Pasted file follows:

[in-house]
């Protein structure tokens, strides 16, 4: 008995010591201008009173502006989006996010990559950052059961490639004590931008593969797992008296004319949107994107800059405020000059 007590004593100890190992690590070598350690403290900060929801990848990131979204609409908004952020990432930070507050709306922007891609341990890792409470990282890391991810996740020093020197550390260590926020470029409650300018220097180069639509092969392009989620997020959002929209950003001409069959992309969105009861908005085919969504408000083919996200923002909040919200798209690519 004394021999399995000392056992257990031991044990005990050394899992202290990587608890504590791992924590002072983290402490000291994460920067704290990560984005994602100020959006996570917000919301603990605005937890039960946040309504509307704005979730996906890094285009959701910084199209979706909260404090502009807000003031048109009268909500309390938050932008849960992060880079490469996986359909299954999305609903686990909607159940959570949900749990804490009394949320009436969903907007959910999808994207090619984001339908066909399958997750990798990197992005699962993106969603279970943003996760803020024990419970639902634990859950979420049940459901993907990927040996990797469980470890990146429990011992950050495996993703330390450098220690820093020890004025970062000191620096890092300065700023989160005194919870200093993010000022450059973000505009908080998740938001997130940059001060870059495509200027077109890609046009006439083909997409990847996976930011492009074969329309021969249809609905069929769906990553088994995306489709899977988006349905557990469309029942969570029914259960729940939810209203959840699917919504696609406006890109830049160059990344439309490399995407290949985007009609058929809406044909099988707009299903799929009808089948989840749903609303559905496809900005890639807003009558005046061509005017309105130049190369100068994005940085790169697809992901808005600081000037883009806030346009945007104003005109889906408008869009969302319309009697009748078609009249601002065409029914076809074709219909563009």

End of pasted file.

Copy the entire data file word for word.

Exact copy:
[in-house]
């Protein structure tokens, strides 16, 4: 008995010591201008009173502006989006996010990559950052059961490639004590931008593969797992008296004319949107994107800059405020000059 007590004593100890190992690590070598350690403290900060929801990848990131979204609409908004952020990432930070507050709306922007891609341990890792409470990282890391991810996740020093020197550390260590926020470029409650300018220097180069639509092969392009989620997020959002929209950003001409069959992309969105009861908005085919969504408000083919996200923002909040919200798209690519 004394021999399995000392056992257990031991044990005990050394899992202290990587608890504590791992924590002072983290402490000291994460920067704290990560984005994602100020959006996570917000919301603990605005937890039960946040309504509307704005979730996906890094285009959701910084199209979706909260404090502009807000003031048109009268909500309390938050932008849960992060880079490469996986359909299954999305609903686990909607159940959570949900749990804490009394949320009436969903907007959910999808994207090619984001339908066909399958997750990798990197992005699962993106969603279970943003996760803020024990419970639902634990859950979420049940459901993907990927040996990797469980470890990146429990011992950050495996993703330390450098220690820093020890004025970062000191620096890092300065700023989160005194919870200093993010000022450059973000505009908080998740938001997130940059001060870059495509200027077109890609046009006439083909997409990847996976930011492009074969329309021969249809609905069929769906990553088994995306489709899977988006349905557990469309029942969570029914259960729940939810209203959840699917919504696609406006890109830049160059990344439309490399995407290949985007009609058929809406044909099988707009299903799929009808089948989840749903609303559905496809900005890639807003009558005046061509005017309105130049190369100068994005940085790169697809992901808005600081000037883009806030346009945007104003005109889906408008869009969302319309009697009748078609009249601002065409029914076809074709219909563009």